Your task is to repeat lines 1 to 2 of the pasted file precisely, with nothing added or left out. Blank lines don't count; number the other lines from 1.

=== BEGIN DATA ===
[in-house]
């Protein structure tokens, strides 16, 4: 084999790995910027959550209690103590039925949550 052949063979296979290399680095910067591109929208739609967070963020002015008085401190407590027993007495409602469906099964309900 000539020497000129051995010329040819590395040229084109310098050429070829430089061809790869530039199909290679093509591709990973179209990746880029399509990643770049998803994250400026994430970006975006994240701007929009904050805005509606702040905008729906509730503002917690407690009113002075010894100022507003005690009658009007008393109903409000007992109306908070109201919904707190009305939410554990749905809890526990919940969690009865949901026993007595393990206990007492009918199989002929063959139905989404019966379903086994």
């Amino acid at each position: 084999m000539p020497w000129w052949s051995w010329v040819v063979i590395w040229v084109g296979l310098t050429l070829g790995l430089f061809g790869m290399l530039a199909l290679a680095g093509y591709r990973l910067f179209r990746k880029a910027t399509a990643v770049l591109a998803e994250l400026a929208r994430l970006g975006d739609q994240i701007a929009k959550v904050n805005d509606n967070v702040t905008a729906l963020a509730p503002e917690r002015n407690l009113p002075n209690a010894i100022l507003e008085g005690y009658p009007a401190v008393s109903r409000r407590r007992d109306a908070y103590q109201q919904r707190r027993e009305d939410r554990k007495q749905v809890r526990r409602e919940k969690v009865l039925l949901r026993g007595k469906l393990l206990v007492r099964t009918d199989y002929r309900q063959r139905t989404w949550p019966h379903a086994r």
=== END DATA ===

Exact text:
[in-house]
């Protein structure tokens, strides 16, 4: 084999790995910027959550209690103590039925949550 052949063979296979290399680095910067591109929208739609967070963020002015008085401190407590027993007495409602469906099964309900 000539020497000129051995010329040819590395040229084109310098050429070829430089061809790869530039199909290679093509591709990973179209990746880029399509990643770049998803994250400026994430970006975006994240701007929009904050805005509606702040905008729906509730503002917690407690009113002075010894100022507003005690009658009007008393109903409000007992109306908070109201919904707190009305939410554990749905809890526990919940969690009865949901026993007595393990206990007492009918199989002929063959139905989404019966379903086994």